|US7158832||26 Sep 2001||2 Jan 2007||Cvrx, Inc.||Electrode designs and methods of use for cardiovascular reflex control devices|
|US7162303||8 Apr 2003||9 Jan 2007||Ardian, Inc.||Renal nerve stimulation method and apparatus for treatment of patients|
|US7190998||9 Jan 2004||13 Mar 2007||Braingate Ltd.||Method and apparatus for stimulating the sphenopalatine ganglion to modify properties of the BBB and cerbral blood flow|
|US7209787||20 Nov 2003||24 Apr 2007||Bioneuronics Corporation||Apparatus and method for closed-loop intracranial stimulation for optimal control of neurological disease|
|US7228167||9 Apr 2004||5 Jun 2007||Mayo Foundation For Medical Education||Method and apparatus for detecting vagus nerve stimulation|
|US7231254||12 Jul 2004||12 Jun 2007||Bioneuronics Corporation||Closed-loop feedback-driven neuromodulation|
|US7236822||16 Oct 2002||26 Jun 2007||Leptos Biomedical, Inc.||Wireless electric modulation of sympathetic nervous system|
|US7239912||13 Sep 2002||3 Jul 2007||Leptos Biomedical, Inc.||Electric modulation of sympathetic nervous system|
|US7242984||6 Jan 2004||10 Jul 2007||Neurovista Corporation||Apparatus and method for closed-loop intracranial stimulation for optimal control of neurological disease|
|US7277758||5 Apr 2004||2 Oct 2007||Neurovista Corporation||Methods and systems for predicting future symptomatology in a patient suffering from a neurological or psychiatric disorder|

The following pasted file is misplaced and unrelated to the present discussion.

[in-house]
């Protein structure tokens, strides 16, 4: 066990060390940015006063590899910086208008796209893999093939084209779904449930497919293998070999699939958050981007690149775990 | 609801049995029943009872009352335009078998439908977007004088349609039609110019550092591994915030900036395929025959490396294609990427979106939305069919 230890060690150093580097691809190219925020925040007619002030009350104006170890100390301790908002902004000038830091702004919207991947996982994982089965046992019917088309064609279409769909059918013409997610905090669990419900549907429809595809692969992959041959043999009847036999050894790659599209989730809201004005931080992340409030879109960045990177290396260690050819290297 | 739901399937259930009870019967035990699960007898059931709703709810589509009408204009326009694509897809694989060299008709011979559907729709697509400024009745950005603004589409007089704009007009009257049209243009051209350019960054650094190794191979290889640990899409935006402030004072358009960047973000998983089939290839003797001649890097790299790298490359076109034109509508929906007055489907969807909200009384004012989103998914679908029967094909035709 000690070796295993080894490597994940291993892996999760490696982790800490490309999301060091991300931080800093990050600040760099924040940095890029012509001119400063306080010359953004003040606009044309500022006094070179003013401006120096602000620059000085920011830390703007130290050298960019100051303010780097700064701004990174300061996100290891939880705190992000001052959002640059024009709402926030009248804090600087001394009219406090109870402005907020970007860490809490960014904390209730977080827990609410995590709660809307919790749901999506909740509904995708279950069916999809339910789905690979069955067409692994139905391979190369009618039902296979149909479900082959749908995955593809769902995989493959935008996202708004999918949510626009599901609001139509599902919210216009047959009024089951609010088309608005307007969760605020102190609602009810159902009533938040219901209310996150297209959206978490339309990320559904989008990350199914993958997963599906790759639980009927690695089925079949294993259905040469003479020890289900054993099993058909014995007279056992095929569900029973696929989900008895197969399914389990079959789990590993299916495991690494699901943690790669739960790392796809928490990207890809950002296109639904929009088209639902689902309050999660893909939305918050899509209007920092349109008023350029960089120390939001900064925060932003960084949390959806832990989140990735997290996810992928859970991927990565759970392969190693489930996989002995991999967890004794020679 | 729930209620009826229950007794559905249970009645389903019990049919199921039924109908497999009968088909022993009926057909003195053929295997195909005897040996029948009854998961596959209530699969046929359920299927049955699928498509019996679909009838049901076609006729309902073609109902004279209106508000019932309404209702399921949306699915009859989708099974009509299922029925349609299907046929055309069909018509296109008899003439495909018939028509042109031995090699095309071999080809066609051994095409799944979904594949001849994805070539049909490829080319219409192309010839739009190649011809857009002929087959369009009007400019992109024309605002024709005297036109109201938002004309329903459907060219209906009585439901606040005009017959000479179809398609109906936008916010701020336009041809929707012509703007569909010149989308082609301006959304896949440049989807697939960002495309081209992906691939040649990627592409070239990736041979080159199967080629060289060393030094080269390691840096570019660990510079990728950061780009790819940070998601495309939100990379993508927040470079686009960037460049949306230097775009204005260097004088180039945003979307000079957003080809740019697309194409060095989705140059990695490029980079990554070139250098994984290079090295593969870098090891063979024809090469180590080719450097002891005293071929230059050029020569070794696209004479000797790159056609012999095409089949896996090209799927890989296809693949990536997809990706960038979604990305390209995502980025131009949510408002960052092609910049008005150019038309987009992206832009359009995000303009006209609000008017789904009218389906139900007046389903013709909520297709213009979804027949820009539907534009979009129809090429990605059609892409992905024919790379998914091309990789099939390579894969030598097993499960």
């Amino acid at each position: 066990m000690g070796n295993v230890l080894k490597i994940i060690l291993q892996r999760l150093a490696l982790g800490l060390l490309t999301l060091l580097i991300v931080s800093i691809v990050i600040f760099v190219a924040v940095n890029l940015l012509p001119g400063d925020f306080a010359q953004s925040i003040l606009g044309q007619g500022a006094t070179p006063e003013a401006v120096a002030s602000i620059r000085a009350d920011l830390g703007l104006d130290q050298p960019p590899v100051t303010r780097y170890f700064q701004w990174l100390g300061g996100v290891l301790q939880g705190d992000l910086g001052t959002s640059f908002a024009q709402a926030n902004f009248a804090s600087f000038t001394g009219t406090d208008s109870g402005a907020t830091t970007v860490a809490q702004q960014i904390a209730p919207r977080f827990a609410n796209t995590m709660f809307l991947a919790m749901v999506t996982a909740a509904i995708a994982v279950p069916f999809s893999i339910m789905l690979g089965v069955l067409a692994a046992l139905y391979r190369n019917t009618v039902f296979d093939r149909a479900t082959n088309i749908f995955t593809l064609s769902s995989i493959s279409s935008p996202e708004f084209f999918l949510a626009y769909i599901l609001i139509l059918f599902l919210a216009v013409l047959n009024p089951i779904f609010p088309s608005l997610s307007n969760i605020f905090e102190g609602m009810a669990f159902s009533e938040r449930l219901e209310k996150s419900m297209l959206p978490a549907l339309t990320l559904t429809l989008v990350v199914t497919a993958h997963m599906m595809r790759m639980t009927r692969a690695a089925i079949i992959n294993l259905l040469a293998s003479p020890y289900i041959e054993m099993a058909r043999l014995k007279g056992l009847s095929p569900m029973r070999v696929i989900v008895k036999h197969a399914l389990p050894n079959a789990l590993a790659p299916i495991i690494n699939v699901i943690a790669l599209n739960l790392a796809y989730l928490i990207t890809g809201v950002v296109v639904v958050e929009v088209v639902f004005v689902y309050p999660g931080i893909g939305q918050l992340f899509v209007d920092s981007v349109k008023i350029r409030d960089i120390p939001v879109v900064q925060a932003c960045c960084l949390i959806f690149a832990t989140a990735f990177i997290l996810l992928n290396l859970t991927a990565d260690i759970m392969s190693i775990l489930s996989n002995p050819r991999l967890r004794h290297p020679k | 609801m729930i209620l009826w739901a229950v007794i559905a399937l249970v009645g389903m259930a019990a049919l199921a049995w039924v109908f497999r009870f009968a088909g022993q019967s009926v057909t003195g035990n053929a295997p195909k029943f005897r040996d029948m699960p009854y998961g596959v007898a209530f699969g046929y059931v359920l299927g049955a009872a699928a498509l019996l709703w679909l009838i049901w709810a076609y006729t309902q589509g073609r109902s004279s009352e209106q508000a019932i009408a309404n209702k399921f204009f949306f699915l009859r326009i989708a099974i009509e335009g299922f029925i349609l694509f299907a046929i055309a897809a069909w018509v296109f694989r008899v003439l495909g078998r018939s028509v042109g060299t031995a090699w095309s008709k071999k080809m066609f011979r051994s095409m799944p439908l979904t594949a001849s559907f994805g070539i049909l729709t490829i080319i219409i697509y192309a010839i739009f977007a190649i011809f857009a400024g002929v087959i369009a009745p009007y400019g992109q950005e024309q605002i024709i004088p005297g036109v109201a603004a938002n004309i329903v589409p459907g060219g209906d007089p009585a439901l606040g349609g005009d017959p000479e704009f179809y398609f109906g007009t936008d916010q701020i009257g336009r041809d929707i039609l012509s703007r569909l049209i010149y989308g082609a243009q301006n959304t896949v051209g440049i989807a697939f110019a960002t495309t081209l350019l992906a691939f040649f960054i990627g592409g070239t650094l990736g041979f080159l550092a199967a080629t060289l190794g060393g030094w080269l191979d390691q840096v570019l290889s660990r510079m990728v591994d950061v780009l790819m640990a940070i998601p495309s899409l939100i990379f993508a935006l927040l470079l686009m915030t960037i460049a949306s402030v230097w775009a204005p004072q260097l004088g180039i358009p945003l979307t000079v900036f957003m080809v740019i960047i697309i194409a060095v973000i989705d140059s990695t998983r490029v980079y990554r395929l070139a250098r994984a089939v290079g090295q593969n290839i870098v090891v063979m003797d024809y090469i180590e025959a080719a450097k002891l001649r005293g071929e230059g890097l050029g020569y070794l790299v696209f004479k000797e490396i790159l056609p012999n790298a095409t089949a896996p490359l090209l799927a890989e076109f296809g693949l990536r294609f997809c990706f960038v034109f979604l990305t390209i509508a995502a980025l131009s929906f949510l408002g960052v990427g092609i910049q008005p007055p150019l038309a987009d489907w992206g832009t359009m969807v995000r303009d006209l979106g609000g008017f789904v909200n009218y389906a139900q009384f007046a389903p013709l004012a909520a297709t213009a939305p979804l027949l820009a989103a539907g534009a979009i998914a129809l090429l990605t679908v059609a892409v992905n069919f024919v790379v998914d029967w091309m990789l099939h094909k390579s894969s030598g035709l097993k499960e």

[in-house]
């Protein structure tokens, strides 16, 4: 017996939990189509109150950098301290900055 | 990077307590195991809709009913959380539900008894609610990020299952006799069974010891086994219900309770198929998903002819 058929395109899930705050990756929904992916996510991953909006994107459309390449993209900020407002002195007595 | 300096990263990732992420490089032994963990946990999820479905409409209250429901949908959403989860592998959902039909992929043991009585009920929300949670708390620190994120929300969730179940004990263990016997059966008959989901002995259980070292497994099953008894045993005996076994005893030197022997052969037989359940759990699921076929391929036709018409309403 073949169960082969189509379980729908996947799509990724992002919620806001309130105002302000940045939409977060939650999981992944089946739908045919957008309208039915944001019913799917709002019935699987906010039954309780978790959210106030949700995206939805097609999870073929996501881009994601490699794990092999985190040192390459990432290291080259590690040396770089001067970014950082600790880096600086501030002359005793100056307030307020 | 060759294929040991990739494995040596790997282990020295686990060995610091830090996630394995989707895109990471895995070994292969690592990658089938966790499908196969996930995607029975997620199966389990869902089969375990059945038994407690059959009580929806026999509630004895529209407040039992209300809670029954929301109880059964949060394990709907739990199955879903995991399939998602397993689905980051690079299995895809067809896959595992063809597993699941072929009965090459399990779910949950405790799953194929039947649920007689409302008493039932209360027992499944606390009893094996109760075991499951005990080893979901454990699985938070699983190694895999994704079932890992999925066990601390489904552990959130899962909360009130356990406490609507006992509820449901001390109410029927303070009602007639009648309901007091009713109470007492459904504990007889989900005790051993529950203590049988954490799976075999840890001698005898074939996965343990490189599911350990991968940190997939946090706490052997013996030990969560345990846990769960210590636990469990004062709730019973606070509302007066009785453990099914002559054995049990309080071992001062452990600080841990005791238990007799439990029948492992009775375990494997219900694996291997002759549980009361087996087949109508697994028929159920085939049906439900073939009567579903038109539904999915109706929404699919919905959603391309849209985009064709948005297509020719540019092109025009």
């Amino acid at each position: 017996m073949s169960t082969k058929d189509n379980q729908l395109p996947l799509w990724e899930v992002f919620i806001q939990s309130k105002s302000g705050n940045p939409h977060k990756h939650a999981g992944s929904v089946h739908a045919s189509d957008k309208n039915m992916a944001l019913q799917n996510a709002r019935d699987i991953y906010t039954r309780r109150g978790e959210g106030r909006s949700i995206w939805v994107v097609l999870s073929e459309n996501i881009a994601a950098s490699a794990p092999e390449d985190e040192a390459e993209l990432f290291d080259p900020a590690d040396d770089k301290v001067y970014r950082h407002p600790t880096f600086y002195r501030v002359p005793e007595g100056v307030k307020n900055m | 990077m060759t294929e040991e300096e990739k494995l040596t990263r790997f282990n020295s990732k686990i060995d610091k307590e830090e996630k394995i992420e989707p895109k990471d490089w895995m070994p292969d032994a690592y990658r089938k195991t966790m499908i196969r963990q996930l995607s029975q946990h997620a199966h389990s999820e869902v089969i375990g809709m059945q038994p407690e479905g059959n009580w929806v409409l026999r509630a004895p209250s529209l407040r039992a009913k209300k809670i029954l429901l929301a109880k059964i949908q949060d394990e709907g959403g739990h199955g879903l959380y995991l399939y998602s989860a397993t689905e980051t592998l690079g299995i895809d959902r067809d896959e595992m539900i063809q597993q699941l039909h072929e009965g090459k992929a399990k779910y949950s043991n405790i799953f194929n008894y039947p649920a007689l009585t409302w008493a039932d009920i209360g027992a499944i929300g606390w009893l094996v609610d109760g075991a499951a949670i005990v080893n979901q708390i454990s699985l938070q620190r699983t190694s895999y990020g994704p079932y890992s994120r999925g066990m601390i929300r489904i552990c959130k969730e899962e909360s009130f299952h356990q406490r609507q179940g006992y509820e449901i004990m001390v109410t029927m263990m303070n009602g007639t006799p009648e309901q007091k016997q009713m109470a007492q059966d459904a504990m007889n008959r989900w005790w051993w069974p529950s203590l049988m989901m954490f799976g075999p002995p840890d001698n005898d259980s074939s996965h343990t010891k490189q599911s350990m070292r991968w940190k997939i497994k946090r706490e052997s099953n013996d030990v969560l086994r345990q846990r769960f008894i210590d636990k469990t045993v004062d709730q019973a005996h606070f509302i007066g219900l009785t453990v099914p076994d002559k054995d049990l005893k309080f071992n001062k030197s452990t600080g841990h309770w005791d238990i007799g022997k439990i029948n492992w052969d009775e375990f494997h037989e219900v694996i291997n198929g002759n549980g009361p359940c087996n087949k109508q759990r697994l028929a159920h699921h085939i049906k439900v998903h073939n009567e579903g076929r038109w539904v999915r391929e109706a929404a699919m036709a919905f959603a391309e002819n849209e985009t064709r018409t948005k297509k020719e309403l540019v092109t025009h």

|US7324851||1 Jun 2004||29 Jan 2008||Neurovista Corporation||Closed-loop feedback-driven neuromodulation|
|US7395119||19 May 2005||1 Jul 2008||Cvrx, Inc.||Implantable electrode assembly having reverse electrode configuration|
|US7403820||25 May 2005||22 Jul 2008||Neurovista Corporation||Closed-loop feedback-driven neuromodulation|
|US7450998||21 Nov 2003||11 Nov 2008||Alfred E. Mann Foundation For Scientific Research||Method of placing an implantable device proximate to neural/muscular tissue|
|US7467016||27 Jan 2006||16 Dec 2008||Cyberonics, Inc.||Multipolar stimulation electrode with mating structures for gripping targeted tissue|
|US7485104||2 Jun 2003||3 Feb 2009||Cvrx, Inc.||Systems and methods for controlling renovascular perfusion|
|US7499742||27 Mar 2003||3 Mar 2009||Cvrx, Inc.||Electrode structures and methods for their use in cardiovascular reflex control|
|US7551964||24 Feb 2004||23 Jun 2009||Leptos Biomedical, Inc.||Splanchnic nerve stimulation for treatment of obesity|
|US7561919||7 Feb 2006||14 Jul 2009||Brainsgate Ltd.||SPG stimulation via the greater palatine canal|
|US7596413||8 Jun 2004||29 Sep 2009||Cardiac Pacemakers, Inc.||Coordinated therapy for disordered breathing including baroreflex modulation|
|US7607224 *||29 Nov 2005||27 Oct 2009||Ad-Tech Medical Instrument Corp.||Method of monitoring locations in the brain|
|US7616997||27 Mar 2003||10 Nov 2009||Kieval Robert S||Devices and methods for cardiovascular reflex control via coupled electrodes|
|US7617005||14 Aug 2006||10 Nov 2009||Ardian, Inc.||Methods and apparatus for thermally-induced renal neuromodulation|
|US7620451||27 Feb 2006||17 Nov 2009||Ardian, Inc.||Methods and apparatus for pulsed electric field neuromodulation via an intra-to-extravascular approach|
|US7623924||30 Aug 2005||24 Nov 2009||Leptos Biomedical, Inc.||Devices and methods for gynecologic hormone modulation in mammals|